Polish beef contaminated with salmonella

Beef in a Czech warehouse has been found to pose a health risk

Inspections of Polish beef have turned up a large quantity contaminated with salmonella bacteria. Veterinary inspections of beef increased after allegations arose that a slaughterhouse in Poland was butchering sick cattle at night. The scandal broke at the end of January due to a news report on Polish television station TVN24.

Czech health authorities increased inspections after news that some of the meat may have reached the country.

Separate inspections of restaurants have turned up some beef being sold as coming from Argentina, while its labels showed a different origin.

Salmonella was found in 700 kilograms of Polish meat, according to Agriculture Minister Miroslav Toman (ČSSD). Salmonella poisoning can cause diarrhea, abdominal cramping, fever, nausea, vomiting, headache, and muscle aches. Severe cases can require hospitalization.

The Czech Republic is now testing all Polish beef before it is allowed on the Czech market, Toman added.

“For beef that was delivered to a warehouse in Dolní Jirčany in the Central Bohemian region on February 13, tests have shown the presence of Salmonella enteritidis,” Toman said.

“The measures introduced in connection with the case of the problematic Polish slaughterhouse proved to be justified,” he added, thanking the State Veterinary Administration (SVS) and the State Agricultural and Food Inspection (SZPI) for their work to protect Czech consumers.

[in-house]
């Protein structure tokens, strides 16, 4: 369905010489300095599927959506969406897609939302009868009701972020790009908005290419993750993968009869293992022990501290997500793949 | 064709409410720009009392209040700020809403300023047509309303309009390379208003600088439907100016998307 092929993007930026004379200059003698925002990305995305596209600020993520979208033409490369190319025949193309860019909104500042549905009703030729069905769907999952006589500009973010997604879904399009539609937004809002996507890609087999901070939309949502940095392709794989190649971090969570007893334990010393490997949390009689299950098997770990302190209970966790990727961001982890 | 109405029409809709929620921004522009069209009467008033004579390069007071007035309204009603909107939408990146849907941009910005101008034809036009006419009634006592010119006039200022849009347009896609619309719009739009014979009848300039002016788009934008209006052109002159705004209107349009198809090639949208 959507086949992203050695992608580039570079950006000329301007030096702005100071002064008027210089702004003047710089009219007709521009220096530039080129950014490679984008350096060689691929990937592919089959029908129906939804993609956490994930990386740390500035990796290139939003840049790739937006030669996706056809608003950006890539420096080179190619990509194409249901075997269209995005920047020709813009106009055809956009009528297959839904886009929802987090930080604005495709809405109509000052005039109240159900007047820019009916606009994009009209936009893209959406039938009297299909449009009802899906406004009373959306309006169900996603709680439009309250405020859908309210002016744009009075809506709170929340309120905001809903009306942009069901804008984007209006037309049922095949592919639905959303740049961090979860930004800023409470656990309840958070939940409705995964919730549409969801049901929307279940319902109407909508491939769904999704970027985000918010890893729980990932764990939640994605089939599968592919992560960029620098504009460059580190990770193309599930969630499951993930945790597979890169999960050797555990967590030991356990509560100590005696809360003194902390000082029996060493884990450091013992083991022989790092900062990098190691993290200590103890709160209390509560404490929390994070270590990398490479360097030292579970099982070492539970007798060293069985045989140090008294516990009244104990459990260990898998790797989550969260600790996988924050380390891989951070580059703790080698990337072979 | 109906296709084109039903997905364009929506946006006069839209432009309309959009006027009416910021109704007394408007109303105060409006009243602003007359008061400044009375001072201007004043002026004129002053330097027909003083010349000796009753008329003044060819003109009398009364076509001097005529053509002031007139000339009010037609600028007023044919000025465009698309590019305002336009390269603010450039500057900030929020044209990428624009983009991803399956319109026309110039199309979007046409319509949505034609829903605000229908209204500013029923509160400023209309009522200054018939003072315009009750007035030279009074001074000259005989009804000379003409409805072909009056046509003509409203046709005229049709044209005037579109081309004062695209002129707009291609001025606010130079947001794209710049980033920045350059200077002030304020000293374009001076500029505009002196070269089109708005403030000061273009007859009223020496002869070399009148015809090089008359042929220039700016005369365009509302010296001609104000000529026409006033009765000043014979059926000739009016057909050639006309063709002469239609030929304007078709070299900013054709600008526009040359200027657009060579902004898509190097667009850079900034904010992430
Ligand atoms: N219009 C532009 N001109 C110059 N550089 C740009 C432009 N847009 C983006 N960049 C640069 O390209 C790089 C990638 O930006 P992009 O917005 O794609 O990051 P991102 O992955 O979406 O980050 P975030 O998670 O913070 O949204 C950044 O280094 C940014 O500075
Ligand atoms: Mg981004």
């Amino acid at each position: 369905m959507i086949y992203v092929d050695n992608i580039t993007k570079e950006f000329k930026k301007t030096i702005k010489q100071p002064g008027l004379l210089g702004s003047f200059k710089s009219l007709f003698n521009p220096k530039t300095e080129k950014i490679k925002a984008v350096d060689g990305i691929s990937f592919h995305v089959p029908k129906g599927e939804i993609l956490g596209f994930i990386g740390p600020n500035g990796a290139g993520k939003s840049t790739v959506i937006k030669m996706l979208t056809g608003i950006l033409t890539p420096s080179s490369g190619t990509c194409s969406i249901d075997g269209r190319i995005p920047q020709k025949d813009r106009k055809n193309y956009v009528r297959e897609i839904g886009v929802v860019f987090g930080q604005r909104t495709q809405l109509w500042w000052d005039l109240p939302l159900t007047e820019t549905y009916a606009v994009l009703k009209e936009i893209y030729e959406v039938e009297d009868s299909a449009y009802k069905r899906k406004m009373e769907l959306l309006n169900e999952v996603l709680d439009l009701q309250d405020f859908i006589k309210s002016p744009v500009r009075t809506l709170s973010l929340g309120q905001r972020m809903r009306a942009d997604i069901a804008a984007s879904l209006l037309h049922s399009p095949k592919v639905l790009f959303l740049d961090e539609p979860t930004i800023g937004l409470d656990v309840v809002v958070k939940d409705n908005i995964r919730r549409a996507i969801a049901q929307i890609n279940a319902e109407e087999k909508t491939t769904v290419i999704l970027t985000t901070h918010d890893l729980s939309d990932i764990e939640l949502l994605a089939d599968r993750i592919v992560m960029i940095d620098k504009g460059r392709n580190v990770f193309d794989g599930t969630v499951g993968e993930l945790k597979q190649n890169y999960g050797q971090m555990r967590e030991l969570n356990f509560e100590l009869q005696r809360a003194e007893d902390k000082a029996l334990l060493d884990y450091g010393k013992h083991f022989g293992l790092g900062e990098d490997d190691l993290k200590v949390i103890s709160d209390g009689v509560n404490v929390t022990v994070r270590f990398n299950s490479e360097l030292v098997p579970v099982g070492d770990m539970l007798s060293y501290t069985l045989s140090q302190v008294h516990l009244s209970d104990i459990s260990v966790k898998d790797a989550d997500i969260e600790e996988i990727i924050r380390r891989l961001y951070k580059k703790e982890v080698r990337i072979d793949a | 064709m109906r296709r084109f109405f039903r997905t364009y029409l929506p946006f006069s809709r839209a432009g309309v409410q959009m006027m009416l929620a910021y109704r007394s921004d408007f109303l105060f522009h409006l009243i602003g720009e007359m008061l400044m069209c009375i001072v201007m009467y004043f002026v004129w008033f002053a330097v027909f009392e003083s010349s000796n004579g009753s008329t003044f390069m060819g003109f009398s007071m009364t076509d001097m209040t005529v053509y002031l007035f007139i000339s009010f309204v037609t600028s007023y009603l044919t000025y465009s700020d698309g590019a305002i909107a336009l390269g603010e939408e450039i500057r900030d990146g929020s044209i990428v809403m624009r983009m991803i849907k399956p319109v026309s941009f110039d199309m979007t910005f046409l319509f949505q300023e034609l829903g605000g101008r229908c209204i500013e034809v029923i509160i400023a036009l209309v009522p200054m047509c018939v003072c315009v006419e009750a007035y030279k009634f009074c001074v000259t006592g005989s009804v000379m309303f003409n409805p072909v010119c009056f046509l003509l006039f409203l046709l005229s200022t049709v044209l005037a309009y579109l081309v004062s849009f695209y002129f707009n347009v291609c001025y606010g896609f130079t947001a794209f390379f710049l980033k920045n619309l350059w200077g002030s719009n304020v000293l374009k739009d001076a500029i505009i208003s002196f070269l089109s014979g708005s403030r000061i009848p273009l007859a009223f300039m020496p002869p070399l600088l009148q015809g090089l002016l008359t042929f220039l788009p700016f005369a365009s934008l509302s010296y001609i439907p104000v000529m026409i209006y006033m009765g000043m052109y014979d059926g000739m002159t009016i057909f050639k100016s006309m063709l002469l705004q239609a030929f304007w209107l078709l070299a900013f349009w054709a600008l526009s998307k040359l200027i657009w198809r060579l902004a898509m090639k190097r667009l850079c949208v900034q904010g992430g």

The SVS is investigating whether any of the meat has reached consumers. The contaminated meat was imported by a subsidiary of the Agrofert Group. That company is now considering stopping all imports from Poland.

News of the findings have been shared with authorities in Poland and well as the European Commission.

Toman did not clarify his previous comments about a restaurant with an Asian name that was selling Polish beef labeled as coming from Argentina.

The SZPI, though, announced that two restaurants were selling meat from Uruguay, Paraguay and Brazil as if it had come from Argentina, in addition to some previous cases involving misrepresentation of beef origins. The restaurants face fines for the misrepresentation, but consumers were not at any health risk.

One of the accused restaurants has threatened legal action, as the owners claim to have been unfairly linked to the Polish meat scandal.

TNV24’s undercover report in January showed allegedly sick animals being slaughtered at an abattoir some 112 km east of Warsaw. Visibly damaged parts of meat were removed and discarded, and the rest was cut up and sold.

Some 2.7 tons of meat is known to have been shipped to EU countries. Twice that amount was sold outside of the EU.

Poland makes some 560,000 tons of beef annually, and 85 percent is exported.
Polish law requires a veterinarian to be present at slaughterhouses, but the one at the center of the scandal did not have one on duty.

Poland has long faced issues over the quality of its food exports to the Czech Republic.
In 2012 problems were found with Polish powdered eggs, pickles, and sauerkraut. In 2013 Czech inspectors claimed to have found traces of painkillers used on racehorses in horse meat. In 2013 Polish meat producers were accused of using industrial salt in processing meat. This resulted in hundreds of tons of meat being removed from markets.

The next year contaminated powdered milk was found to have been used in making wafers and other sweets.

Poland's Ministry of Agriculture claimed at the time that their food was comparable to that of other countries, and Poland was being made a scapegoat.

Czech authorities said that Polish food had a significantly higher amount of defects than comparable Czech foods that had been inspected.

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